In the first few years of life, hearing is a critical part of kids’ social, emotional, and cognitive development. Even a mild or partial hearing loss can affect a child’s ability to speak and understand language.
Most children who are born with a hearing loss can be diagnosed through a hearing screening. But in some cases, the hearing loss is caused by things like infections, trauma, and damaging noise levels, and the problem doesn’t emerge until later in childhood. So it’s important to have kids’ hearing evaluated regularly as they grow.
If your newborn doesn’t pass the initial hearing screening, it’s important to get a retest within 3 months so treatment can begin right away. Treatment is likely to be more effective the earlier any problems are detected, and early treatment should limit the impact of problems on a child’s development.
Kids who seem to have normal hearing should continue to have their hearing evaluated at regular doctors’ appointments. Hearing tests are usually done at ages 4, 5, 6, 8, 10, 12, 15, and 18, and any other time if there’s a concern.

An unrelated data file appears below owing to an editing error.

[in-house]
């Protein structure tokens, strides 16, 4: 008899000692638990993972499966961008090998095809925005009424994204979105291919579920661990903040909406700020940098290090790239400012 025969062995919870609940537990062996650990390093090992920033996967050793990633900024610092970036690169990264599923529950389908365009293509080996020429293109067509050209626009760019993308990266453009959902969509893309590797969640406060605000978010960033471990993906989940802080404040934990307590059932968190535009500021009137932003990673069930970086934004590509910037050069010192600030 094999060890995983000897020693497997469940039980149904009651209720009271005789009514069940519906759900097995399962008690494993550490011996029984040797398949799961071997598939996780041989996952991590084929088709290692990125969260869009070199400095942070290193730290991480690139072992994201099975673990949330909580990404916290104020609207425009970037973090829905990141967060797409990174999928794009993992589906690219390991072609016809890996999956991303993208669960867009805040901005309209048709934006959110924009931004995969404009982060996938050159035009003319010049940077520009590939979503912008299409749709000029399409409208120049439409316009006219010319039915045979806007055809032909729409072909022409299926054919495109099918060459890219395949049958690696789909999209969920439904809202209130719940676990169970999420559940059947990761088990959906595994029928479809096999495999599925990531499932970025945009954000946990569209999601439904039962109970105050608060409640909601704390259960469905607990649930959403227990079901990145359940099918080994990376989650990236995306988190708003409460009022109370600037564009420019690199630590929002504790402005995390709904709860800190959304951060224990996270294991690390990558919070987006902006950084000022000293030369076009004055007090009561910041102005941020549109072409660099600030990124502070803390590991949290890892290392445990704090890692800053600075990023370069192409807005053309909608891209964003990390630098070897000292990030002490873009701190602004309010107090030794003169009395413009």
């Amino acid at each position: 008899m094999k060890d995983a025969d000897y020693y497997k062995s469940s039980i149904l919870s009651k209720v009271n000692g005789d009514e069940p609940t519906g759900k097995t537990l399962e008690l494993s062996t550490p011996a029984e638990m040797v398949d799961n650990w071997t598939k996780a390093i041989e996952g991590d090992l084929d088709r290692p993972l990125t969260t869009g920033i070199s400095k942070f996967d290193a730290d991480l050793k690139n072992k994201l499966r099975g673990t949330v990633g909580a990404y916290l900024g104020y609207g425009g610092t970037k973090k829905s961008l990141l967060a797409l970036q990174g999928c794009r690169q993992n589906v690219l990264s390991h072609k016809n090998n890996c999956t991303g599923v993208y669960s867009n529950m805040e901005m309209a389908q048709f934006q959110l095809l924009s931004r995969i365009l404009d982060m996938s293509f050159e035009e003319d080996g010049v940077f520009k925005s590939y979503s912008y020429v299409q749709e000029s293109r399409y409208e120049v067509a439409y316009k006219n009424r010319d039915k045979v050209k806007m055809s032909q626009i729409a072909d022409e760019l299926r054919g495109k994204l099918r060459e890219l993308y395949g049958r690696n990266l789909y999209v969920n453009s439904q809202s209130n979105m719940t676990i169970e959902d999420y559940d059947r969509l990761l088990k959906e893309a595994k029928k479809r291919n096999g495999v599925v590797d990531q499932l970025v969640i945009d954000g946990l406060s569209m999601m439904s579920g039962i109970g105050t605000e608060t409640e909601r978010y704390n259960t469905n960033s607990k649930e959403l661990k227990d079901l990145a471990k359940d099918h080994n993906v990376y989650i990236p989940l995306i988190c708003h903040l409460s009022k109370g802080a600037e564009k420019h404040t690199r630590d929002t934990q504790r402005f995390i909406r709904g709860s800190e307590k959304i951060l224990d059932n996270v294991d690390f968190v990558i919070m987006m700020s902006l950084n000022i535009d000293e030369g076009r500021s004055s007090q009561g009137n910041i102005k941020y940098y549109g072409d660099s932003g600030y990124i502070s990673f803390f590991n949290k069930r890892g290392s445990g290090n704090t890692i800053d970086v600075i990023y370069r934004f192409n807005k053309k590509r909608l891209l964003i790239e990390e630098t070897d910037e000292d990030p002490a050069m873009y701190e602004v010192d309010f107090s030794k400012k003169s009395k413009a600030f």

But if your child seems to have trouble hearing, if speech development seems abnormal, or if your child’s speech is difficult to understand, talk with your doctor.
Even if your newborn passes the hearing screening, continue to watch for signs that hearing is normal. Some hearing milestones your child should reach in the first year of life:
- Most newborn infants startle or “jump” to sudden loud noises.
- By 3 months, a baby usually recognizes a parent’s voice.
- By 6 months, an infant can usually turn his or her eyes or head toward a sound.
- By 12 months, a child can usually imitate some sounds and produce a few words, such as “Mama” or “bye-bye.”
As your baby grows into a toddler, signs of a hearing loss may include:
- limited, poor, or no speech
- frequently inattentive
- difficulty learning
- seems to need increased TV volume
- fails to respond to conversation-level speech or answers inappropriately to speech
At Audiology Island we specializes in pediatric Audiology. We offer comprehensive, collaborative and individualized hearing healthcare to children from infancy to young adults to 21 years of age. We provide state-of-the-art audiological services to diagnose, treat and habilitate children with hearing loss using evidence-based practices. We work closely with doctors, educators, and speech/language pathologists in Staten Island as well as the whole Tri-State area.